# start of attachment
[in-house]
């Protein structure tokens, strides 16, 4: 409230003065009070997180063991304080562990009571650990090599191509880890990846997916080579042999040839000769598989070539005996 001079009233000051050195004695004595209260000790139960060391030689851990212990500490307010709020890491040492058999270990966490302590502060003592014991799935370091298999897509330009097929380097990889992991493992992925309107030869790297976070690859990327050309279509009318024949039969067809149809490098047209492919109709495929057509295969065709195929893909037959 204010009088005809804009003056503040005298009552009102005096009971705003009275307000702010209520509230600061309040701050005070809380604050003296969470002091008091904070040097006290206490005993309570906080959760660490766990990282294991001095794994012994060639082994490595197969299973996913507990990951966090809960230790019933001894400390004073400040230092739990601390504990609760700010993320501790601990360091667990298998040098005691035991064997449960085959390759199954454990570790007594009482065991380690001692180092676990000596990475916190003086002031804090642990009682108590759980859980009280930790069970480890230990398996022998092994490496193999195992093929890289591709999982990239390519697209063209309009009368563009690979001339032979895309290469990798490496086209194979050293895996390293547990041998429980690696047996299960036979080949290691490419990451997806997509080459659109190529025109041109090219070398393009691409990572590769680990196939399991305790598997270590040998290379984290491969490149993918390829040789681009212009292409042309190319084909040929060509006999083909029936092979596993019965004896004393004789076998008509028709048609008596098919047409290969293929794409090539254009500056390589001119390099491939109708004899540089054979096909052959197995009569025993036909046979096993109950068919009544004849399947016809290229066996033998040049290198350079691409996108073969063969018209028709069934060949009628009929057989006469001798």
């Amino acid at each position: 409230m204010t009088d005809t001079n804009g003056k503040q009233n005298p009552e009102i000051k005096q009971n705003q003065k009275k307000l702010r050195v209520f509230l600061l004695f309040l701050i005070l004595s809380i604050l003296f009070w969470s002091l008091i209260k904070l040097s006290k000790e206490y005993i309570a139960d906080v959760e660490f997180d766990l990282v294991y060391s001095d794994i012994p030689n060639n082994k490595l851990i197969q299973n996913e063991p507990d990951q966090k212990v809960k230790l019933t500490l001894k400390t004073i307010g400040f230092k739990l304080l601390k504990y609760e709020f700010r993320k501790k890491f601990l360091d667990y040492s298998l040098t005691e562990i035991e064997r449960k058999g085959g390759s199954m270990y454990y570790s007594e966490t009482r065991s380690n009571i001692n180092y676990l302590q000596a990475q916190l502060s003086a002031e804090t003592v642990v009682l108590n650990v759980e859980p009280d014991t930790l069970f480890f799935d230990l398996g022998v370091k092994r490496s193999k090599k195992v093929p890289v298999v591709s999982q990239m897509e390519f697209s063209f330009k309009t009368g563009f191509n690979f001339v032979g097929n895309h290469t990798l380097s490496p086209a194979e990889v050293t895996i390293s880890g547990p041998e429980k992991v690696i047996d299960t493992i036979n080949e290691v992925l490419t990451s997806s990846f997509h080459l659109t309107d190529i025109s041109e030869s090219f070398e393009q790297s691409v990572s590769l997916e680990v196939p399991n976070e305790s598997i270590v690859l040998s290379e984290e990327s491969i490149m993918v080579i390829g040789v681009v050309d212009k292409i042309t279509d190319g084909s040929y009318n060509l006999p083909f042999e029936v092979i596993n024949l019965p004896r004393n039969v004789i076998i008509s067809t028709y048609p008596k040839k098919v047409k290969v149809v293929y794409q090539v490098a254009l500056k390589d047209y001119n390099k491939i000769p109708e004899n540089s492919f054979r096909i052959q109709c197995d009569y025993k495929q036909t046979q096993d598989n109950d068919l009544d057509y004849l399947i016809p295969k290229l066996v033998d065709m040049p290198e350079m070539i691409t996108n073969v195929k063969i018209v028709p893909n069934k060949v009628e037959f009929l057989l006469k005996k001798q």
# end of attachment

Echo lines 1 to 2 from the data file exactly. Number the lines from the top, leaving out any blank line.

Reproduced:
[in-house]
């Protein structure tokens, strides 16, 4: 409230003065009070997180063991304080562990009571650990090599191509880890990846997916080579042999040839000769598989070539005996 001079009233000051050195004695004595209260000790139960060391030689851990212990500490307010709020890491040492058999270990966490302590502060003592014991799935370091298999897509330009097929380097990889992991493992992925309107030869790297976070690859990327050309279509009318024949039969067809149809490098047209492919109709495929057509295969065709195929893909037959 204010009088005809804009003056503040005298009552009102005096009971705003009275307000702010209520509230600061309040701050005070809380604050003296969470002091008091904070040097006290206490005993309570906080959760660490766990990282294991001095794994012994060639082994490595197969299973996913507990990951966090809960230790019933001894400390004073400040230092739990601390504990609760700010993320501790601990360091667990298998040098005691035991064997449960085959390759199954454990570790007594009482065991380690001692180092676990000596990475916190003086002031804090642990009682108590759980859980009280930790069970480890230990398996022998092994490496193999195992093929890289591709999982990239390519697209063209309009009368563009690979001339032979895309290469990798490496086209194979050293895996390293547990041998429980690696047996299960036979080949290691490419990451997806997509080459659109190529025109041109090219070398393009691409990572590769680990196939399991305790598997270590040998290379984290491969490149993918390829040789681009212009292409042309190319084909040929060509006999083909029936092979596993019965004896004393004789076998008509028709048609008596098919047409290969293929794409090539254009500056390589001119390099491939109708004899540089054979096909052959197995009569025993036909046979096993109950068919009544004849399947016809290229066996033998040049290198350079691409996108073969063969018209028709069934060949009628009929057989006469001798």